Trump’s embrace of Kim leaves much to be desired
It took just a few hours for Kim Jong Un to go from being one of the most brutal dictators in modern history to a prince of peace. Kim can thank President Donald J. Trump for the reincarnation.
Indeed, Trump was so effusive in his praise for the 34-year-old leader of one of the most impoverished nations on earth that we’re left to wonder what has changed since the president derided the North Korean dictator as “little rocket man.”
The administration wants the world to believe that Kim is bound and determined to dismantle his nuclear arsenal. However, there’s nothing in the joint statement issued Tuesday at the conclusion of their historic summit meeting in Singapore to suggest a firm commitment.
Indeed, the statement, signed by both leaders with much fanfare, mentions the need for complete denuclearization of the Korean Peninsula, but neither defines the terms, nor lays out a timeline for achieving the goals.
Trump, the first American president to meet with a North Korean head of state, conceded “it does take a long time” for denuclearization, which explains why Kim was given wiggle room for getting rid of his weaponry.
While the outcome of the summit was underwhelming given all the hype from the White House that preceded it, the images of the leaders shaking hands and sitting across the conference table from each other were noteworthy. After all, the United States and North Korea have been avowed enemies for more than half a century.
Indeed, just a few months ago, it appeared the two nations were on the verge of a military confrontation. Given North Korea’s nuclear arsenal and Trump’s mercurial personality, the stakes were extremely high.
It is to their credit that the president and the chairman were willing to diffuse the situation and ease tensions.
The fact that the two men who had exchanged public insults not so long ago – Kim called Trump a ”mentally deranged U.S. dotard” – actually spent several hours together and departed on good terms is a positive outcome of the summit.
However, the future is uncertain at best.
The president said denuclearization talks will occur, and he held out an olive branch to Kim to ensure the North Korean leader doesn’t go back on his word the way he has done in the past. It isn’t the first time he has committed to getting rid of his nuclear weapons and their delivery systems.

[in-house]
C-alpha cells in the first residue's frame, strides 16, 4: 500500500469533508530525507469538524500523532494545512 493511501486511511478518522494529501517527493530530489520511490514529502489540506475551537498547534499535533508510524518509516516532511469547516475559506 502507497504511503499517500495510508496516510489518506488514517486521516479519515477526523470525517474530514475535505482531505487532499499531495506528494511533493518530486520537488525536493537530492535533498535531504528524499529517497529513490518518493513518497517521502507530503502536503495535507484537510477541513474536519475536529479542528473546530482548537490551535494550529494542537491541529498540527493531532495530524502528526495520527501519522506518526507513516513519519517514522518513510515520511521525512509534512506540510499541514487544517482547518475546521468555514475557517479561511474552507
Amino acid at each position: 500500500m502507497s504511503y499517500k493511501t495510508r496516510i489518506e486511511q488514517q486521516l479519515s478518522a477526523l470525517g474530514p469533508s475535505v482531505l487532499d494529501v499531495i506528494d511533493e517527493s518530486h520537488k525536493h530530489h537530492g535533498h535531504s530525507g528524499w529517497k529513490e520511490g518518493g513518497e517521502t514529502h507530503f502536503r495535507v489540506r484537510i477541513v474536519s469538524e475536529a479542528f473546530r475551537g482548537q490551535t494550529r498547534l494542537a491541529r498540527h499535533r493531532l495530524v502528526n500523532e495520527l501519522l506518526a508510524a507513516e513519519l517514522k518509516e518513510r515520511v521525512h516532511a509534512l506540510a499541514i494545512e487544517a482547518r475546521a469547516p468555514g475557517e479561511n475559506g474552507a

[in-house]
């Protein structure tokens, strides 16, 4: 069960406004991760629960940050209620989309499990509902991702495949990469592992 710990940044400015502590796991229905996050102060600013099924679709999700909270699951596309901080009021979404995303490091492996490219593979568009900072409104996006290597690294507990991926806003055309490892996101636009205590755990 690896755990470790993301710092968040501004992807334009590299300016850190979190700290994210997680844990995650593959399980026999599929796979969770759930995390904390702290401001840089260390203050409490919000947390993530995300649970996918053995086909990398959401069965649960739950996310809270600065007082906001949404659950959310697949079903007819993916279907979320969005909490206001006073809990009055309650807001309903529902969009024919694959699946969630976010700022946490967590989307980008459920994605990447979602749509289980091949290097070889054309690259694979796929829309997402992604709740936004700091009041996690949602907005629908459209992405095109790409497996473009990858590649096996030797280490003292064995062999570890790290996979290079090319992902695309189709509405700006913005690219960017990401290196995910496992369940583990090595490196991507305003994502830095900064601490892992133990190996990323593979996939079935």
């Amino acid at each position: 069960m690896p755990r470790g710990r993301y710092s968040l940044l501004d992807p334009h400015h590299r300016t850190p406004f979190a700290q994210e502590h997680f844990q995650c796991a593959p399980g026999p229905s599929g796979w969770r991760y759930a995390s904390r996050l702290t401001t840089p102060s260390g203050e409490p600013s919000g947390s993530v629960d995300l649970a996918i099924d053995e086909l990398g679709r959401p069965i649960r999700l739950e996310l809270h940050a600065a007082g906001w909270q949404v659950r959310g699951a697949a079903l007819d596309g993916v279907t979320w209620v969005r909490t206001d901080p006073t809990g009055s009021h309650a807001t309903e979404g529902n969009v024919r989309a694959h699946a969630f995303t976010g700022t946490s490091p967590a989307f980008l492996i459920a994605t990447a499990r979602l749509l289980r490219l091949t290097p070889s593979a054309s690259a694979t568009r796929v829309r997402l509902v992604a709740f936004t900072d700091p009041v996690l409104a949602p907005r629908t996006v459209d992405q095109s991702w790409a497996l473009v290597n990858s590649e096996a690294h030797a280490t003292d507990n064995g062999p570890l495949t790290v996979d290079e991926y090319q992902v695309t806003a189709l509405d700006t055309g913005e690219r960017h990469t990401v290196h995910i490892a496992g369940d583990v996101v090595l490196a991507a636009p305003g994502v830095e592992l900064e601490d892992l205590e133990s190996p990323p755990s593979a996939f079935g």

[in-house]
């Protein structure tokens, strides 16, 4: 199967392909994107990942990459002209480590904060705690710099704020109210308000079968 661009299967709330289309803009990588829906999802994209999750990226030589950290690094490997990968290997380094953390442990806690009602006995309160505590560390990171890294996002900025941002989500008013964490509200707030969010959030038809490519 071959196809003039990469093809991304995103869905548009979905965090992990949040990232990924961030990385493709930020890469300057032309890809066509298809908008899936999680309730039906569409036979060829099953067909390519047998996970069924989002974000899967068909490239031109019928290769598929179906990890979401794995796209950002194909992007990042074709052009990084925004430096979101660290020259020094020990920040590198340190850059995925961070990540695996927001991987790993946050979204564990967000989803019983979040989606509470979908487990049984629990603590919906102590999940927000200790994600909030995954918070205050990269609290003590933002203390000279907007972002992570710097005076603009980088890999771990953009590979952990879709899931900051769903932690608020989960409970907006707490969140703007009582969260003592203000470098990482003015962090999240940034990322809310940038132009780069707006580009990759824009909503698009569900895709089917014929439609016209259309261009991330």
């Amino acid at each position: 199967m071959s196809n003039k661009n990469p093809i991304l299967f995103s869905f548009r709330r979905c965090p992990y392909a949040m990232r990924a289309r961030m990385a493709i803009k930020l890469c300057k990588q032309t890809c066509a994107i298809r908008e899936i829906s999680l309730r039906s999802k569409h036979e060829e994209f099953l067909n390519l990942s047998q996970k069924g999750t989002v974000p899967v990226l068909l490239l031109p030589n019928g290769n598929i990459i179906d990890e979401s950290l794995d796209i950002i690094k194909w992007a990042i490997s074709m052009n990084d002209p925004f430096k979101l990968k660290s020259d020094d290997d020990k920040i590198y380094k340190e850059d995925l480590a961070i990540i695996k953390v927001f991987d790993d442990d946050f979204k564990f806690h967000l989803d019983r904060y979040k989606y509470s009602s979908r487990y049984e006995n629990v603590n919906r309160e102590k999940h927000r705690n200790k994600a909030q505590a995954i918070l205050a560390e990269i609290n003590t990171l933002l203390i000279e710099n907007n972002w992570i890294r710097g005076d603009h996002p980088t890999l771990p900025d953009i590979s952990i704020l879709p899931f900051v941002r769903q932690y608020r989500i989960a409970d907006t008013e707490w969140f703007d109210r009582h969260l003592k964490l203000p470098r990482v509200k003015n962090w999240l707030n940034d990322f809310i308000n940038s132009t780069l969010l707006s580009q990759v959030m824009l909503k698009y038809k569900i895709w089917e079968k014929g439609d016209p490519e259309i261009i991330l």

Trump dropped a political bombshell of sorts when he announced that the United States would halt military exercises with South Korea. The president cited the high cost of the exercises and also said it would be inappropriate for such a display of military power in the midst of negotiations with North Korea.
The North has long objected to the drills as a security threat.
But while Trump and Kim are reveling in their newly found relationship, North Korea’s atrocious human-rights record remains a dark cloud and a cause for concern.
Thousands of people have been killed, imprisoned or sent to live in gulags because of their perceived opposition to the government in Pyongyang.
In addition, Kim’s reckless spending on the military has devastated the country’s economy. Pictures of children eating dirt due to a lack of food and suffering debilitating illnesses because of a shortage of medicine have shown Kim to be the epitome of evil.
And yet President Trump called him a “talented man” who “loves his country very much.”
It should be noted that Kim ordered the public assassination of his half-brother with a nerve agent and the execution of his uncle by firing squad.
Here’s what the Associated Press reported with regard to Trump’s praise for the heartless leader:
“The U.S. president brushed off questions about his public embrace of the autocrat whose people have been oppressed for decades. He added that Otto Warmbier, an American who died last years just days after his release from imprisonment in North Korea ‘did not die in vain’ because his death helped bring about the nuclear talks.”
There is little to indicate that Trump pressed the issue of Kim’s brutality during the summit.
Little wonder the leader of North Korea was smiling so broadly as he departed Singapore.